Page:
Facebook shares dropped more than 11 percent to hit a session low of $33.91 in early trading on Monday when Nasdaq opened. This is the first day of trade after the company got listed on the exchange on Friday. This is also the first day when the company’s shares will no longer be supported by the IPO’s lead underwriter Morgan Stanley.
Facebook listed in Nasdaq with huge enthusiasm and was the most heavily traded IPO of all time.
Investor enthusiasm was high as the company got valued at more than $100 billion and went on to become the biggest internet IPO of all time. But not everyone was sure that the valuation could be sustained for a company that was already witnessing slowing growth.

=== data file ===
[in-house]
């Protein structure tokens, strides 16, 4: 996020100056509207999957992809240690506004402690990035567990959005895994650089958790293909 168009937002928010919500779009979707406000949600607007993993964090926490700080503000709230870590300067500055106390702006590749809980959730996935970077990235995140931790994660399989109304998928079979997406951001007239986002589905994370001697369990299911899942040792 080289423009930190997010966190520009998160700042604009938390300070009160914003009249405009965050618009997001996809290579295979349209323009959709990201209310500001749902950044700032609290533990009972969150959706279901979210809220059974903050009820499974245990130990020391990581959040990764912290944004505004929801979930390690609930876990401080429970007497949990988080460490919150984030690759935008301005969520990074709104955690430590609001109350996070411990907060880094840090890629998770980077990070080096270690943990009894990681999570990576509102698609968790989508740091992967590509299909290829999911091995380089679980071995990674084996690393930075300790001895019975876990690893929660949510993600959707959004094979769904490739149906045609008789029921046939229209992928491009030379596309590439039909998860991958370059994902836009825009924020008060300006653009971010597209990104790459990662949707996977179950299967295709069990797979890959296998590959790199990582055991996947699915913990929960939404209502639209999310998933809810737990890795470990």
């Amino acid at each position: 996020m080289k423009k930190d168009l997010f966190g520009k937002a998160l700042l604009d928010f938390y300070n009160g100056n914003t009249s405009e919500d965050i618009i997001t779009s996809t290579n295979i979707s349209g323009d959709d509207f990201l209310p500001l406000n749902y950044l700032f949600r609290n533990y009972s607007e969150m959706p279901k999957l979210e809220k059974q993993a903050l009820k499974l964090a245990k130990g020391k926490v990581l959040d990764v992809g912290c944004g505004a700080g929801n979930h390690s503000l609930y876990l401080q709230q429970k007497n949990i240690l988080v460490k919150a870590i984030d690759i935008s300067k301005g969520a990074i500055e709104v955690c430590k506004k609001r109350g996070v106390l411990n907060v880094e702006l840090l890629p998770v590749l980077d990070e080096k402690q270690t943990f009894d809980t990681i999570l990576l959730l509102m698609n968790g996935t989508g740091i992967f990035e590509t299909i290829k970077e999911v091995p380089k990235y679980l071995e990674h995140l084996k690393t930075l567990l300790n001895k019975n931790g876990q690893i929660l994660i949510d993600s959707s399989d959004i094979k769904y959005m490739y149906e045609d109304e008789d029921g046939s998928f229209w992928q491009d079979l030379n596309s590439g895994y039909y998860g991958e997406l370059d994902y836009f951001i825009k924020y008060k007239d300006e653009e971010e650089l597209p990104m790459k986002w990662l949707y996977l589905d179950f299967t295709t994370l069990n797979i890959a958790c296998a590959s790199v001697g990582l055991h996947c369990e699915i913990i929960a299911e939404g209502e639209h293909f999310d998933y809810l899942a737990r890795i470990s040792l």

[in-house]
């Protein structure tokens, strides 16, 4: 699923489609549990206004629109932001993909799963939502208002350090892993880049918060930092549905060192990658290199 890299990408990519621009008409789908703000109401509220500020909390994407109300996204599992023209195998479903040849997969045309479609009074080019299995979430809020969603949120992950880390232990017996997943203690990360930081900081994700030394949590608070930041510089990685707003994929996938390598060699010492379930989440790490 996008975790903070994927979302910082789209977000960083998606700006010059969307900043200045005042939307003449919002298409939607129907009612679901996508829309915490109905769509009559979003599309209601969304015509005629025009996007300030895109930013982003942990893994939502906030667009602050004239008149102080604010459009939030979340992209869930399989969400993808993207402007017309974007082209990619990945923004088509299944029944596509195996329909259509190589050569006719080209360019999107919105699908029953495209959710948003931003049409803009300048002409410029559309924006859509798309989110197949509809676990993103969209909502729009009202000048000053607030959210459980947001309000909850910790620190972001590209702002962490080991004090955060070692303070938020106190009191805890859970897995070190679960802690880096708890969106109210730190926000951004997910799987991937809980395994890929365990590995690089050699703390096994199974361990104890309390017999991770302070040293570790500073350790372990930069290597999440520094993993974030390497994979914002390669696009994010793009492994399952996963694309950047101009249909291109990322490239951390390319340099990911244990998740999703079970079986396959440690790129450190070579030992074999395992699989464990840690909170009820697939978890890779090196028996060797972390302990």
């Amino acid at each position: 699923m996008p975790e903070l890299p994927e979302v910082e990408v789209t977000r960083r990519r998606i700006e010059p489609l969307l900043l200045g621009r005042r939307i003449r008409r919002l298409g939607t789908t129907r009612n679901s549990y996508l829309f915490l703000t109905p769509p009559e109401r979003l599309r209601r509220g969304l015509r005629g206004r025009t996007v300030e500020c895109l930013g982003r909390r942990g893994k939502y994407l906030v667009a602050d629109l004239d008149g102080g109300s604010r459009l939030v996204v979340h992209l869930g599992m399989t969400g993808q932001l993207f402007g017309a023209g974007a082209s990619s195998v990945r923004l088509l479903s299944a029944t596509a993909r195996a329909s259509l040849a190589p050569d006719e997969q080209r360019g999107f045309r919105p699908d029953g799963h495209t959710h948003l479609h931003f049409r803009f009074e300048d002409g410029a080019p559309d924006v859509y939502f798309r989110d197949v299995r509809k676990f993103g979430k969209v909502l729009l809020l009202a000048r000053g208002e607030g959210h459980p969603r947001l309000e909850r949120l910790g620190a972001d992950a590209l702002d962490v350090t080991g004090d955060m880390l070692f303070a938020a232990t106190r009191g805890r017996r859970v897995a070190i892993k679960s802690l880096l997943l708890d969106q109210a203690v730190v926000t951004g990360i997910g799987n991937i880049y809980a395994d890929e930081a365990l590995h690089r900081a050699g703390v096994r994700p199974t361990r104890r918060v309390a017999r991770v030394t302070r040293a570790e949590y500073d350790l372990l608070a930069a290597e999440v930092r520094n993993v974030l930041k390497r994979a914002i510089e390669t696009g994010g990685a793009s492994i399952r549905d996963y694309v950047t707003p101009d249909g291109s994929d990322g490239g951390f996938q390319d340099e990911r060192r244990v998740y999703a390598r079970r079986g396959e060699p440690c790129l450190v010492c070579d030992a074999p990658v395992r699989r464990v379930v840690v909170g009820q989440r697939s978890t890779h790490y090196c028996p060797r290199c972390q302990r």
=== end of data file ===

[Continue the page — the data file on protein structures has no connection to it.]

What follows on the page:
Wall Street Journal quotes BTIG analyst Richard Greenfield, "Facebook's IPO priced at a level well-above where we foresaw compelling 12-month returns." With revenue and earnings growth decelerating in 2012, "we find Facebook's current valuation unappealing", he wrote.
Even on the opening day the IPO faced technical glitches which will now reviewed by the Securities and Exchange Commission. A falling share price forced lead underwriter Morgan Stanley to defend the $38 price level by purchasing shares on the open market, reports Reuters.
"It was just a poorly done deal and it just so happens to be the biggest deal ever for Nasdaq and they pooched it, that's the bottom line here," told Joe Saluzzi, co-manager of trading at Themis Trading in Chatham, New Jersey to Reuters.